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Year : 2012  |  Volume : 58  |  Issue : 2  |  Page : 166

Some embryological facts on ectopic liver tissue in the umbilical cord

Department of Anatomy, Seth GS Medical College and KEM Hospital, Mumbai, Maharashtra, India

Date of Web Publication14-Jun-2012

Correspondence Address:
L Rajgopal
Department of Anatomy, Seth GS Medical College and KEM Hospital, Mumbai, Maharashtra
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Source of Support: None, Conflict of Interest: None

DOI: 10.4103/0022-3859.97190

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How to cite this article:
Rajgopal L. Some embryological facts on ectopic liver tissue in the umbilical cord. J Postgrad Med 2012;58:166

How to cite this URL:
Rajgopal L. Some embryological facts on ectopic liver tissue in the umbilical cord. J Postgrad Med [serial online] 2012 [cited 2023 Jan 27];58:166. Available from:


The article "Ectopic liver tissue in umbilical cord" was interesting. [1] I would like to add a few points on the developmental basis of that condition.

During the development and differentiation of a normal liver, there is an epithelial-mesenchymal interaction between the endoderm of the gut and the mesoderm of the septum transversum. With lateral folding of the embryo, there is narrowing of connecting stalk and formation of umbilical ring and cord. At this time, the septum transversum lies close to the umbilical ring. Vitello-intestinal duct (omphalo-mesenteric duct/yolk stalk) which is an endodermal tube connecting the midgut to the definitive yolk sac extends into the umbilical cord at around the same time. Gut endoderm has the potential to form the liver but inhibitors secreted by the neighboring mesoderm, ectoderm and the notochord suppress this. Fibroblast Growth Factor 2 (FGF 2) secreted by the cardiac mesoderm blocks these inhibitors and Bone Morphogenetic Protein (BMP) secreted by the septum transversum makes the endoderm sensitive to FGF 2 and allows differentiation of the endoderm into hepatocytes. [2] So, in this case, the presence of the mesoderm of septum transversum close to the gut endoderm of vitello-intestinal duct in the umbilical cord could have resulted in ectopic liver tissue.

A search of the literature shows that there are seven cases reported so far and the present case is the eighth one. [3] Yet, it is unique in the combination of associated defects like hypoplasia of right lung and cardiac anomalies. Embryologically, it is interesting to note that the development of lung buds from the endodermal tracheobronchial diverticulum, septation of the heart and development of hepatic diverticulum from the gut endoderm all happen in the fourth week of intrauterine life. So, an intrauterine incident in the fourth week of pregnancy may explain the combination of defects in this case. Moreover, budding of lung and its differentiation requires the expression of Fibroblast Growth Factor 10 (FGF 10) in the endoderm. [4] Expression of FGF 8 and FGF 15 are needed for proper development of the outflow tract (OFT) of the heart. [5] FGF signaling interacts genetically with T-Box transcription 1 (TBX-1) pathways that regulate the development of the OFT of the heart and other endodermal derivatives from the gut tube in a tissue-specific manner. In microdeletion of Chromosome 22 q, the TBX pathways get affected and that could possibly explain the combination of defects of OFT, agenesis of right lung and ectopic liver. [5]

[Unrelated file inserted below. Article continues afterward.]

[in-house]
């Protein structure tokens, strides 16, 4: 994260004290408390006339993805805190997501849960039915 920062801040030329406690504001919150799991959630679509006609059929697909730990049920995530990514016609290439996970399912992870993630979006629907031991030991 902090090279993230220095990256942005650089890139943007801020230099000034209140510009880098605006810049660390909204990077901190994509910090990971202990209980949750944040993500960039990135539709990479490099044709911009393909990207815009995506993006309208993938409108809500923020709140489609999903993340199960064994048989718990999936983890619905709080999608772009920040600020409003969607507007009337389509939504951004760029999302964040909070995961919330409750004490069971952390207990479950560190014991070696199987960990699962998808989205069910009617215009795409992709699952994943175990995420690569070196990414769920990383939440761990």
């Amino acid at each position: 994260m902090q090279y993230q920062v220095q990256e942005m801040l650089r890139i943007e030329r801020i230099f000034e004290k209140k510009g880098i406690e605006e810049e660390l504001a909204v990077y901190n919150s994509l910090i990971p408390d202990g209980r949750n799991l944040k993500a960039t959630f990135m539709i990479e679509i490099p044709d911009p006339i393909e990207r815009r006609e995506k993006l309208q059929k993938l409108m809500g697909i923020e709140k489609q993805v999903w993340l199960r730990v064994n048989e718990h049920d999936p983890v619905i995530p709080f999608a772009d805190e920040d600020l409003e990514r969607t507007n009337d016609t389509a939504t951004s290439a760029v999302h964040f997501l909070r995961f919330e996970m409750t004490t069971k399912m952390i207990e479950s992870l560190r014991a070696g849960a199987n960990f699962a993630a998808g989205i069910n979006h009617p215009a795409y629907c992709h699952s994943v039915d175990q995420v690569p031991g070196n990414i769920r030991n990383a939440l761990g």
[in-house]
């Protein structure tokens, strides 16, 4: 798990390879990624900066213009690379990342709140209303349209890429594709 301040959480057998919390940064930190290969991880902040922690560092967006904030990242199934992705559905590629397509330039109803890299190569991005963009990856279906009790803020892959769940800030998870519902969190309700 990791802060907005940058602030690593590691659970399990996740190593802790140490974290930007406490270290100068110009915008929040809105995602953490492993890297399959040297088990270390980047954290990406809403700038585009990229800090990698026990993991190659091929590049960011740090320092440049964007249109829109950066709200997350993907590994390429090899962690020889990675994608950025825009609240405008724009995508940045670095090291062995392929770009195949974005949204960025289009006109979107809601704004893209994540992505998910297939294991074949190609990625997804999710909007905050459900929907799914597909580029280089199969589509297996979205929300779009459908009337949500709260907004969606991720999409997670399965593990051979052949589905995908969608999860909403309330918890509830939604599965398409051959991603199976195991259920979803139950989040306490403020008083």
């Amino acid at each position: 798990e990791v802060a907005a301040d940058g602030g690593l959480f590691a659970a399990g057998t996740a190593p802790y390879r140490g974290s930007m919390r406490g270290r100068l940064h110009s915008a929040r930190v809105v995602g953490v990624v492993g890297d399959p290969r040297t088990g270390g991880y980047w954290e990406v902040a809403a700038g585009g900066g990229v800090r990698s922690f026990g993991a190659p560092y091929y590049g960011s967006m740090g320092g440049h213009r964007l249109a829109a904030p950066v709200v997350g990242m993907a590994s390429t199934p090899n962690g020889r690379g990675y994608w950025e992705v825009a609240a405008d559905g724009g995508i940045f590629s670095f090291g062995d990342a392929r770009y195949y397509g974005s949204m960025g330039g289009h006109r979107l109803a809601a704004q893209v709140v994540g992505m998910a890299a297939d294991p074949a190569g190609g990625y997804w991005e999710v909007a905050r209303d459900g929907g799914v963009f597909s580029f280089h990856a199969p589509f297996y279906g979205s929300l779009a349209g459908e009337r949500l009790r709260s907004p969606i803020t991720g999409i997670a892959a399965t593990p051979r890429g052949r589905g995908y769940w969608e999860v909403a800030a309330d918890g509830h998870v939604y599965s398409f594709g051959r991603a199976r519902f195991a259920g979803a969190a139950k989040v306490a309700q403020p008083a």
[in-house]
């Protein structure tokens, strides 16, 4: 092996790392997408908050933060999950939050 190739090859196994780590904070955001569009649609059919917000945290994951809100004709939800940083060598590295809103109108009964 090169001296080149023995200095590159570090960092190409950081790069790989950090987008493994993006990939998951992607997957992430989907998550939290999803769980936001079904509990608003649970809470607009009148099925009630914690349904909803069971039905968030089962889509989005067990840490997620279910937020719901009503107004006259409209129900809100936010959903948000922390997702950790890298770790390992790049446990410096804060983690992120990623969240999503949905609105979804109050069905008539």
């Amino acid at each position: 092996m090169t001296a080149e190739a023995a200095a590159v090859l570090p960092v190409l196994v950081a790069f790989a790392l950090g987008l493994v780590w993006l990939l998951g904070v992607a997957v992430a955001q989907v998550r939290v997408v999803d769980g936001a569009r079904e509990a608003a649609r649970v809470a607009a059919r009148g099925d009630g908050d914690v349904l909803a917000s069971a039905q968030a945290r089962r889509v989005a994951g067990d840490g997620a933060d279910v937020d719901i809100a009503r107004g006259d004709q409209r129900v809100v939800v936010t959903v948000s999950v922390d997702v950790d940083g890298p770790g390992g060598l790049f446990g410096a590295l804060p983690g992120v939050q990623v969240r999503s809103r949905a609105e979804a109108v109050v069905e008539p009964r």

Unfortunately, this newborn was alive only for a few hours. If karyotyping with G banding had been done, it might have revealed any sporadic mutation of Chromosome 22 and would have helped to counsel the parents regarding future pregnancies.

 :: References Top

1.Vaideeswar P, Yewatkar D, Nanavati R, Bhuiyan P. Ectopic liver tissue in umbilical cord. J Postgrad Med 2011;57:229-30.  Back to cited text no. 1
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2.Sadler TW. Digestive system. In Langman's Medical Embryology. 11 th ed. New Delhi: Wolters Kluwer/Lippincott Williams and Wilkins; 2010. p. 220-2.  Back to cited text no. 2
3.Lee S, Nam CW, Suh J. Heterotopic liver in the umbilicus: A case report. Basic Appl Pathol 2011;4:30-2.  Back to cited text no. 3
4.Sakiyama J, Yamagishi A, Kuroiwa A. Tbx4-Fgf10 system controls lung bud formation during chicken embryonic development. Development 2003;130:1225-34.  Back to cited text no. 4
5.Zhang J, Lin Y, Zhang Y, Lan Y, Lin C, Moon AM, et al. Frs2α-deficiency in cardiac progenitors disrupts a subset of FGF signals required for outflow tract morphogenesis. Development 2008;135:3611-22.  Back to cited text no. 5

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